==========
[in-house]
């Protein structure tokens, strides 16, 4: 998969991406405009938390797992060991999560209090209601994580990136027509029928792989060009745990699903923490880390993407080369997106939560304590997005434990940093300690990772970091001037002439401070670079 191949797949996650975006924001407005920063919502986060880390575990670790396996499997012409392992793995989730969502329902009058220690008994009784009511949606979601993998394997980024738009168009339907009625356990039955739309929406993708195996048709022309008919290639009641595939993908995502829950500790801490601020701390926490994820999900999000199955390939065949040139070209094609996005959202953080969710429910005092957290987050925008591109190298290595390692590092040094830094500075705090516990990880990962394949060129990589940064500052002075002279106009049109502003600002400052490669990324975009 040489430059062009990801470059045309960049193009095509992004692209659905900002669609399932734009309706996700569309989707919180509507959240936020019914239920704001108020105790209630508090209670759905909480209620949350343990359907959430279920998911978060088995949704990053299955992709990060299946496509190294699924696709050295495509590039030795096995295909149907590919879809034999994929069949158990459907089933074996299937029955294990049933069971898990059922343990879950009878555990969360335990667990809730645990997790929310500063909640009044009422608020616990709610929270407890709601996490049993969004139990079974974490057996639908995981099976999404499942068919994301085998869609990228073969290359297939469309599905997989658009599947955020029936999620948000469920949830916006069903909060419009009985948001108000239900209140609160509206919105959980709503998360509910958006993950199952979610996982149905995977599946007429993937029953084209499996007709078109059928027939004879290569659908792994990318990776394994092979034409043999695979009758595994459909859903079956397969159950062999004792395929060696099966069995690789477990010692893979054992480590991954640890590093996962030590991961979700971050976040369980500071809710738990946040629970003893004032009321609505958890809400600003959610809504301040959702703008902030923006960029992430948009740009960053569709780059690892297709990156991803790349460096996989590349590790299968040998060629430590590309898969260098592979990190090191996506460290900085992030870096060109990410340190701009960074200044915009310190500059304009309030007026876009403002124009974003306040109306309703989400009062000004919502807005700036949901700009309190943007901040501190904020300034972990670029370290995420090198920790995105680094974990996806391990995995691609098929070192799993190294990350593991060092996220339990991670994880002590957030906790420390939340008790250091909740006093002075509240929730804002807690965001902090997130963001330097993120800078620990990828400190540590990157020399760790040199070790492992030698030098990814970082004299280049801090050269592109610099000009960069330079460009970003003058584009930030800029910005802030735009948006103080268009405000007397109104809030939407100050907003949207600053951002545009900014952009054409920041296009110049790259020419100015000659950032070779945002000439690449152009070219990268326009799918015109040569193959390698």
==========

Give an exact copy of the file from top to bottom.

[in-house]
């Protein structure tokens, strides 16, 4: 998969991406405009938390797992060991999560209090209601994580990136027509029928792989060009745990699903923490880390993407080369997106939560304590997005434990940093300690990772970091001037002439401070670079 191949797949996650975006924001407005920063919502986060880390575990670790396996499997012409392992793995989730969502329902009058220690008994009784009511949606979601993998394997980024738009168009339907009625356990039955739309929406993708195996048709022309008919290639009641595939993908995502829950500790801490601020701390926490994820999900999000199955390939065949040139070209094609996005959202953080969710429910005092957290987050925008591109190298290595390692590092040094830094500075705090516990990880990962394949060129990589940064500052002075002279106009049109502003600002400052490669990324975009 040489430059062009990801470059045309960049193009095509992004692209659905900002669609399932734009309706996700569309989707919180509507959240936020019914239920704001108020105790209630508090209670759905909480209620949350343990359907959430279920998911978060088995949704990053299955992709990060299946496509190294699924696709050295495509590039030795096995295909149907590919879809034999994929069949158990459907089933074996299937029955294990049933069971898990059922343990879950009878555990969360335990667990809730645990997790929310500063909640009044009422608020616990709610929270407890709601996490049993969004139990079974974490057996639908995981099976999404499942068919994301085998869609990228073969290359297939469309599905997989658009599947955020029936999620948000469920949830916006069903909060419009009985948001108000239900209140609160509206919105959980709503998360509910958006993950199952979610996982149905995977599946007429993937029953084209499996007709078109059928027939004879290569659908792994990318990776394994092979034409043999695979009758595994459909859903079956397969159950062999004792395929060696099966069995690789477990010692893979054992480590991954640890590093996962030590991961979700971050976040369980500071809710738990946040629970003893004032009321609505958890809400600003959610809504301040959702703008902030923006960029992430948009740009960053569709780059690892297709990156991803790349460096996989590349590790299968040998060629430590590309898969260098592979990190090191996506460290900085992030870096060109990410340190701009960074200044915009310190500059304009309030007026876009403002124009974003306040109306309703989400009062000004919502807005700036949901700009309190943007901040501190904020300034972990670029370290995420090198920790995105680094974990996806391990995995691609098929070192799993190294990350593991060092996220339990991670994880002590957030906790420390939340008790250091909740006093002075509240929730804002807690965001902090997130963001330097993120800078620990990828400190540590990157020399760790040199070790492992030698030098990814970082004299280049801090050269592109610099000009960069330079460009970003003058584009930030800029910005802030735009948006103080268009405000007397109104809030939407100050907003949207600053951002545009900014952009054409920041296009110049790259020419100015000659950032070779945002000439690449152009070219990268326009799918015109040569193959390698």